Biblical Worldview and Effective Ministry

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Biblical Worldview and Effective Ministry

[Why are we right? Why are they wrong?]

Does anyone remember the Heaven’s Gate cult? In 1997, in the name of Jesus and evolution, they conducted a mass suicide among their members by drinking poisoned Kool-Aid. They were so utterly convinced that this is what “God” wanted them to do. They even used excerpts from the Bible to back up their convictions.

I got to sit in on the DTS lecture on worldview, and speaker Rick Thompson prefaced the week with that story and this question: Why as Christians are we right and Heaven’s Gate wrong?

Most of us could not find a respectful answer, but here were some of the topics brought up:

Answer: We follow the Bible and the Bible we know is true because of Archeological evidence.
Rick’s Response: The facts about the Bible do not prove that it is true, just that it is reliable. And what difference does that make when some people use parts of the Bible to defend the terrible things they do.

Answer: Jesus is the only one who can bring a life of peace, I just know because I have experienced relationship with Jesus Christ and it is great.
Rick’s Response: There is a stereotypical Christian thought that “unsaved” people are not happy, and “saved” people are happy. The fact is, being a Christian does not make you any more or less miserable than anyone else.

The classroom was certainly uncomfortable as Rick, in all respect and love, continued to tear apart everyones answer. I love wrestling with questions like this because I have reached a place in my ministry where sunday school answers are no longer endearing. There are people in the world who I think are brilliant and kind, but do not share my same faith in Jesus. And as my life becomes less and less explicable to these people, I feel the urgent need to explore even deeper why I believe the things I believe.

[The Great Commission]

Then Jesus came to them and said, “All authority in heaven and on earth has been given to me. Therefore go and make disciples of all nations, baptizing them in the name of the Father and of the Son and of the Holy Spirit, and teaching them to obey everything I have commanded you. And surely I am with you always, to the very end of the age.” (Matthew 28:18-20)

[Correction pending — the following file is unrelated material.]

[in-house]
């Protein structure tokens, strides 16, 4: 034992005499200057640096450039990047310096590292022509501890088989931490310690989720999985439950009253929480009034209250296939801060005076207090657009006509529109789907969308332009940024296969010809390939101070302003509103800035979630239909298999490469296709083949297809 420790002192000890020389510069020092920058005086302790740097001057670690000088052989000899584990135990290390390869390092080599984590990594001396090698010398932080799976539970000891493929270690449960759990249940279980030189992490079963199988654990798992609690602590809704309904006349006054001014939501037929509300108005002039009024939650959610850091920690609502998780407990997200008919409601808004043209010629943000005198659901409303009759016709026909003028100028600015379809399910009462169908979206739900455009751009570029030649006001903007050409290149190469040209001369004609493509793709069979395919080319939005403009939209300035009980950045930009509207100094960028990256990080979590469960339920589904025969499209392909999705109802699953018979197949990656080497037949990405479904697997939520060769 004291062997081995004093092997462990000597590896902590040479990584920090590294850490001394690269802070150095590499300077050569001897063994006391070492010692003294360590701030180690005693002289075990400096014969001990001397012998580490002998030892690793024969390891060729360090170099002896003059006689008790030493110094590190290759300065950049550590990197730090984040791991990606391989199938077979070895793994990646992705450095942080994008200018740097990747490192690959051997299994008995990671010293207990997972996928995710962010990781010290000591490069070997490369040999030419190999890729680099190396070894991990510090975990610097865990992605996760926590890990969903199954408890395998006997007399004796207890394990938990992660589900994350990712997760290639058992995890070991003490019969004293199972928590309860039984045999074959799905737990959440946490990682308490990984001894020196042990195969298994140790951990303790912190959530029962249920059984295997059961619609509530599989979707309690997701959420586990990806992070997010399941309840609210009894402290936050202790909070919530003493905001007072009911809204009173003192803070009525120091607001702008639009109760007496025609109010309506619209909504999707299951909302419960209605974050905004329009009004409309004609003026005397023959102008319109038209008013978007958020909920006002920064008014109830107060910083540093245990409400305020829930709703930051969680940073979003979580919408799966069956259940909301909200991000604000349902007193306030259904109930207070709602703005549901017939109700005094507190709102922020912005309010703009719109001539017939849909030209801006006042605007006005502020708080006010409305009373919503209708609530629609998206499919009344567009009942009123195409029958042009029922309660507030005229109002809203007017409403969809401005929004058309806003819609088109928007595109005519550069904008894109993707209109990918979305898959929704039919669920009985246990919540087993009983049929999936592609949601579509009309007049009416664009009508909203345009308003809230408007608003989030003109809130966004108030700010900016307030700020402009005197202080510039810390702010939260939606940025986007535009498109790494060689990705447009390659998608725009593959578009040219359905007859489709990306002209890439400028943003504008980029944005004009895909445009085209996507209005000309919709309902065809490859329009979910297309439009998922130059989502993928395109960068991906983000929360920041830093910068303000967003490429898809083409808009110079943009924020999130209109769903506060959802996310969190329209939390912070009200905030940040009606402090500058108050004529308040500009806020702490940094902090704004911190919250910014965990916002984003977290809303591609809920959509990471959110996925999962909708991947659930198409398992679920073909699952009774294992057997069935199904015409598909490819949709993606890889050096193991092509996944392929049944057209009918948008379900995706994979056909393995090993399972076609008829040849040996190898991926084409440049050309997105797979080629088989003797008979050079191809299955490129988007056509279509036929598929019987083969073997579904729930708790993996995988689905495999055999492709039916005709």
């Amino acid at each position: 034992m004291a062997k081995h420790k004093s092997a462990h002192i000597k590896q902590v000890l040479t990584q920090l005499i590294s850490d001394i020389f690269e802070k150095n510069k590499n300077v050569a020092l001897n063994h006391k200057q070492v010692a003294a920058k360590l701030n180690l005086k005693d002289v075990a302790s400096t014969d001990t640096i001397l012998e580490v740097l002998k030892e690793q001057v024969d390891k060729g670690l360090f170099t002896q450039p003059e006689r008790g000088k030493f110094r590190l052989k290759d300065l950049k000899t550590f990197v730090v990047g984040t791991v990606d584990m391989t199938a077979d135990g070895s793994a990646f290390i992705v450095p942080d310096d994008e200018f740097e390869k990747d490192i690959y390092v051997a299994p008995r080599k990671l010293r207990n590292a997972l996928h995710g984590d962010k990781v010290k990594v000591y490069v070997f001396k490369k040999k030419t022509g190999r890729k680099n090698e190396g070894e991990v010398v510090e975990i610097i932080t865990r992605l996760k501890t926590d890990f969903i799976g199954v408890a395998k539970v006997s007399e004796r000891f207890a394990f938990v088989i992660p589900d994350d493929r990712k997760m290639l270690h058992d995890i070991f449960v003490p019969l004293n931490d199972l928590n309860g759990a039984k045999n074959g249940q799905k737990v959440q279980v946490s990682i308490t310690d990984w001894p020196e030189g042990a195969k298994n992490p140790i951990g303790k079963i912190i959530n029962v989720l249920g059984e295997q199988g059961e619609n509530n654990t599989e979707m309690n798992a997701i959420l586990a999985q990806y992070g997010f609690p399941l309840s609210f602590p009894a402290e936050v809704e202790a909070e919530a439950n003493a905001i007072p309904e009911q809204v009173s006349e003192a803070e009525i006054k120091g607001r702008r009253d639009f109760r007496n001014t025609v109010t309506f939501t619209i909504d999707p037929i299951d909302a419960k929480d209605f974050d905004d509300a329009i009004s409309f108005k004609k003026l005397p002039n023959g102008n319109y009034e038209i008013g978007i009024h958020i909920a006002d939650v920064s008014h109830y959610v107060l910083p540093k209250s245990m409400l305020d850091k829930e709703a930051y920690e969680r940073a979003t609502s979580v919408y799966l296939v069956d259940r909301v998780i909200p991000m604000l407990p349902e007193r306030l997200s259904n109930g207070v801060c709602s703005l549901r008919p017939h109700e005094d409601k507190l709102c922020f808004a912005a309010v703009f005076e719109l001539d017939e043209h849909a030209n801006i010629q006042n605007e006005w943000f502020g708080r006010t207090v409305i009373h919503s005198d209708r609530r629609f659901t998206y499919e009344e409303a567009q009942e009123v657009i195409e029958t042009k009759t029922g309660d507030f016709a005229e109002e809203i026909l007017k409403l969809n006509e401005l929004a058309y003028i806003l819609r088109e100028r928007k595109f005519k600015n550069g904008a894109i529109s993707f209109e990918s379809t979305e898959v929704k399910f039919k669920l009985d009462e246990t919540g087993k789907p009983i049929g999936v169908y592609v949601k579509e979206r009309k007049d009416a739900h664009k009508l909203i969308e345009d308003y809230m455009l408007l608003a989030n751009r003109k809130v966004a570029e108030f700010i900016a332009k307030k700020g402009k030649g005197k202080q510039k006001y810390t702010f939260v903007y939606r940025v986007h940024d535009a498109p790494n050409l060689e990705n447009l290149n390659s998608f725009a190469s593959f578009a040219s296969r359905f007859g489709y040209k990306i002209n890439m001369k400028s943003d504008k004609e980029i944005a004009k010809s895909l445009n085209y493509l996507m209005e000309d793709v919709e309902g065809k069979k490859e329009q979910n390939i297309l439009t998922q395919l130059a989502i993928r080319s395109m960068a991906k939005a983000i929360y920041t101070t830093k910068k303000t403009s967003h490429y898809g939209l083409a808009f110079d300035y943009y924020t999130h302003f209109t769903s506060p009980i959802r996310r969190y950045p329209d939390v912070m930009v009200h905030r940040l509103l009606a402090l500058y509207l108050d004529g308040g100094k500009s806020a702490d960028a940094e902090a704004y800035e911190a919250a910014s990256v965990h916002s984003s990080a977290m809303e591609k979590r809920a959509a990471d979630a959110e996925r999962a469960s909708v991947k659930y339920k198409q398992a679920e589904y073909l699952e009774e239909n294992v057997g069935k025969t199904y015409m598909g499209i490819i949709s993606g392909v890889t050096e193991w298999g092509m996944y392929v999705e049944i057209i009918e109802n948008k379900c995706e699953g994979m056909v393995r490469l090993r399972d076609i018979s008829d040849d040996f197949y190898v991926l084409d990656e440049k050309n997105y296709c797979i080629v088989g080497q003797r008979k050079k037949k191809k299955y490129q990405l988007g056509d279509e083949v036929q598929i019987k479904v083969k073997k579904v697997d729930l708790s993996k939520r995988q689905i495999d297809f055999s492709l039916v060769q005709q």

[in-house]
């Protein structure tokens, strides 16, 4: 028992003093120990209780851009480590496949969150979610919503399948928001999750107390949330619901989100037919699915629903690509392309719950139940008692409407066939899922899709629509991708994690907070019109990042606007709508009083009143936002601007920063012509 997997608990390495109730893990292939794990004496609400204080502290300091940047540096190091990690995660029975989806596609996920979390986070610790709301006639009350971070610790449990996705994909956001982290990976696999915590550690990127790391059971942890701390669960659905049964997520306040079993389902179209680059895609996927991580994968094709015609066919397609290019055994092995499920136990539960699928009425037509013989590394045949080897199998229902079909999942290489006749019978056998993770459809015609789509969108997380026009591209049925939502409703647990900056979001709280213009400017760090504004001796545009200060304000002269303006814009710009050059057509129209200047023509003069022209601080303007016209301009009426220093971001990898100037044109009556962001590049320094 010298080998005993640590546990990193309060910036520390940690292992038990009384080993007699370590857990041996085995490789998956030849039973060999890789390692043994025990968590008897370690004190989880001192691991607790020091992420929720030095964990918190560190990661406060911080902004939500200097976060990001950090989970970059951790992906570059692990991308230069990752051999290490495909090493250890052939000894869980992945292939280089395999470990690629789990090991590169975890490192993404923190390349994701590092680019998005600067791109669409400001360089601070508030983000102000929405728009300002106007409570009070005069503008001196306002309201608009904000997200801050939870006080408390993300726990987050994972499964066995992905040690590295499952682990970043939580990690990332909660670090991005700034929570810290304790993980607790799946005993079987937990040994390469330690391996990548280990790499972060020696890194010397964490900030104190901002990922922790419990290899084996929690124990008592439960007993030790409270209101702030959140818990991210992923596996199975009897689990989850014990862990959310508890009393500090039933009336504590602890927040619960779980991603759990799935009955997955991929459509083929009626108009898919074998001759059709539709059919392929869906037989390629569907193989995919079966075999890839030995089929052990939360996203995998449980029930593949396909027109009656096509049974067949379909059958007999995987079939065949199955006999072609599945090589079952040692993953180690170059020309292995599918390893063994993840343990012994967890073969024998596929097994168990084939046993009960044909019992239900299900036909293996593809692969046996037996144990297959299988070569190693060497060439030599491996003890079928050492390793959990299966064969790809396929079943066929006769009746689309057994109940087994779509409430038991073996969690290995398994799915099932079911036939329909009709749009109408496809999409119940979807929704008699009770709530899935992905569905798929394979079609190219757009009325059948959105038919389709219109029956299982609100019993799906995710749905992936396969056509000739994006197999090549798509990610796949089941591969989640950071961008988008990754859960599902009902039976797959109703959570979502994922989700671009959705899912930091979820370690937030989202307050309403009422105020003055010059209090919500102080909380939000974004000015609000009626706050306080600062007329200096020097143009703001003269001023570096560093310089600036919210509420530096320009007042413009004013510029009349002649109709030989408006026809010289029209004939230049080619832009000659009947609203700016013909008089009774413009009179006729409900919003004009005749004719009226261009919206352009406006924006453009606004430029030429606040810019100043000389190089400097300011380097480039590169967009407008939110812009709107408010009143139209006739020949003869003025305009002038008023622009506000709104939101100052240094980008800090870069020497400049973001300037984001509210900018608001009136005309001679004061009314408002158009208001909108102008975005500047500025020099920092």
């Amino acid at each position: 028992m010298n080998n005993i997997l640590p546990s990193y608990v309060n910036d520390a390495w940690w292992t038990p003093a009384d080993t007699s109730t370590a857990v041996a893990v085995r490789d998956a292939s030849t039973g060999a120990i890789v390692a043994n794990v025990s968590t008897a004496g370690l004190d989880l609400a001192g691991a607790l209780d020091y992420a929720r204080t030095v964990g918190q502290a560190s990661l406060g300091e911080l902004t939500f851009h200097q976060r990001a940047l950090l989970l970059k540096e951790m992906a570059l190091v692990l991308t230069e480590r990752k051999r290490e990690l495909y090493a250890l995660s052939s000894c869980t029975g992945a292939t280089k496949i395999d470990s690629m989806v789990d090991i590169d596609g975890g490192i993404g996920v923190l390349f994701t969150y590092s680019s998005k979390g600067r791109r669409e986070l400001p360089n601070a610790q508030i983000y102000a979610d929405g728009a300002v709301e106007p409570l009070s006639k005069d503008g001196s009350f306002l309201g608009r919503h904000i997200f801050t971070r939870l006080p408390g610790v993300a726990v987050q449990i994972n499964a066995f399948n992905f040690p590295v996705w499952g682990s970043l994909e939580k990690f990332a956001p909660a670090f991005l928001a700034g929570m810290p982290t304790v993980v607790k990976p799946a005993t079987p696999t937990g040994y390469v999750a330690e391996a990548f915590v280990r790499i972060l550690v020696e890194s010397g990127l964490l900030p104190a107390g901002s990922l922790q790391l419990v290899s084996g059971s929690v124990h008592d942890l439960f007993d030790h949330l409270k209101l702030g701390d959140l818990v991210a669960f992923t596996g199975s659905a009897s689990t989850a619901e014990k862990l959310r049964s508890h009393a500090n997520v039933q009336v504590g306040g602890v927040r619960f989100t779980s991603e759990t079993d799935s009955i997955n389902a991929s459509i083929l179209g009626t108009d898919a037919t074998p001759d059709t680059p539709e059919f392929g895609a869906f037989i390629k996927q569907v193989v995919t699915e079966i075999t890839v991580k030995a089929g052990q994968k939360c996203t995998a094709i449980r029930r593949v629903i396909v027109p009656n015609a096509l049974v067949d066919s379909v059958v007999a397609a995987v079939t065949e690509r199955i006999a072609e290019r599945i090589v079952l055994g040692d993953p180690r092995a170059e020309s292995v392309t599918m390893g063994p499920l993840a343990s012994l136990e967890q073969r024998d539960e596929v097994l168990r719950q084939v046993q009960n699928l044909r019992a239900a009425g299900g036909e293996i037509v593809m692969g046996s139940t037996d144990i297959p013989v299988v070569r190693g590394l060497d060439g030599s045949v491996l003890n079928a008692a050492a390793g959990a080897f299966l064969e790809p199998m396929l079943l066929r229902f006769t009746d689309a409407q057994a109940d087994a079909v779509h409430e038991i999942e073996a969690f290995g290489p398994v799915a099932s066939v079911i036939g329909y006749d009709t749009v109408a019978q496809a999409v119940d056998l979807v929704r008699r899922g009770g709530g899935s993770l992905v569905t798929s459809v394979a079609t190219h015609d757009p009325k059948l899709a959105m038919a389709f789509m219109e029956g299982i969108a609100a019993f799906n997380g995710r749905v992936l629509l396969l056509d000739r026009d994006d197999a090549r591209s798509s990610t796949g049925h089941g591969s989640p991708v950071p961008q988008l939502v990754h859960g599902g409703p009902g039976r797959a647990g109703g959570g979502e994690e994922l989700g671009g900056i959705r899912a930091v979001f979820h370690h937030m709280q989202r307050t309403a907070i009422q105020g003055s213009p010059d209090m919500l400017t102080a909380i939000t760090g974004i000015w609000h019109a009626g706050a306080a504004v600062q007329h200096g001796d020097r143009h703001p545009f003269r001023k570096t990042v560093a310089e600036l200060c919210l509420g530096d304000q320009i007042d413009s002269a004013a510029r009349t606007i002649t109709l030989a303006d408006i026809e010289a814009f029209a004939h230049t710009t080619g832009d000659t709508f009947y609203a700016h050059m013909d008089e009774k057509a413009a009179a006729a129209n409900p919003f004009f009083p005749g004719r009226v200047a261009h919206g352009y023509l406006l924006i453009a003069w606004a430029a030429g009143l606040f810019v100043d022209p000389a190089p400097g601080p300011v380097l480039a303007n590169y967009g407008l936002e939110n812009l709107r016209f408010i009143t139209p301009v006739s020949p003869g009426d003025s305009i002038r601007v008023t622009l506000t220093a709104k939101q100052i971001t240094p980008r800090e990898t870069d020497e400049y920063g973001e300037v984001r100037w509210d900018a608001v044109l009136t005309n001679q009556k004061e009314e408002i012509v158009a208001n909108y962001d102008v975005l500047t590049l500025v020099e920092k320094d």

We are instructed to tell people about Jesus. It is amazing the arrogance and misunderstanding that has come out of that little sentence. Can you imagine? Me traveling to a different country with only knowledge of my nice American experiences with Jesus and telling someone that I am right and they are wrong and they should believe what I believe because it will make them happy? The fact is, it probably won’t make them happy, it will cost them their job, their family, sometimes even their life. This doesn’t mean we do not go. We just need to be going with a different perspective.

[The Foundation of All Christian Ministry]

There is only one reason to be Christian; that is if it is true. Not because it makes you happy, not because it is what your parents believe, not because your values coincide with Biblical values, etc. God, if He exists, is who God is whether I “like” him or not. And just because I “like” God does not prove that he is true. And there is no way to ever possibly prove that it is true. Likewise, there is no possible way to prove that it is not true.

As for me, I do like God. I like Him a lot. And I have wrestled and doubted. I still wrestle and doubt, but it seems as I come out of each season in life, I understand little bit more about who He really is.

So here is the foundation of all Christian ministry. We are finite. We must never have the attitude of “I am right, you are wrong.” If we enter into a religious conversation with this mindset, we instantly commit the biggest hypocrisy of the modern Christian faith. The fact that we expect people to consider they are wrong when we never consider it for ourselves. With this new mindset, a fruitful conversation is not somebody “receiving Jesus into their hearts”, but rather considering the possibility that the things they believe are not true. Ministry is finite creatures coming alongside other finite creatures and humbly facing questions together. I love this quote by Tozer in The Purpose of Man:

“Christian ministry is based on the assumption that there are some serious minded people who want to know who they are, what they are, why they are here, and where they are going.”

Come now, let us reason together, says the Lord. (Isaiah 1:18)

Jesus challenges us to love God with all our heart, and soul, and mind. (Matthew 22:36-39)

An infinite God, wants to engage with us finite creatures, and challenge us to engage intellectually with Him.

[How do we love God with our mind?]

I think God just wants us to know who He is apart from our feelings. He wants us to know His name. Like I said, I cannot prove God exists. But I can prove that if He exists, He is good. I think He just wants us to introduce others or remind others of His name. It would be weird if someone kept calling me by a name other than Erin. If my friends were around and heard, they would kindly remind people that my name is Erin.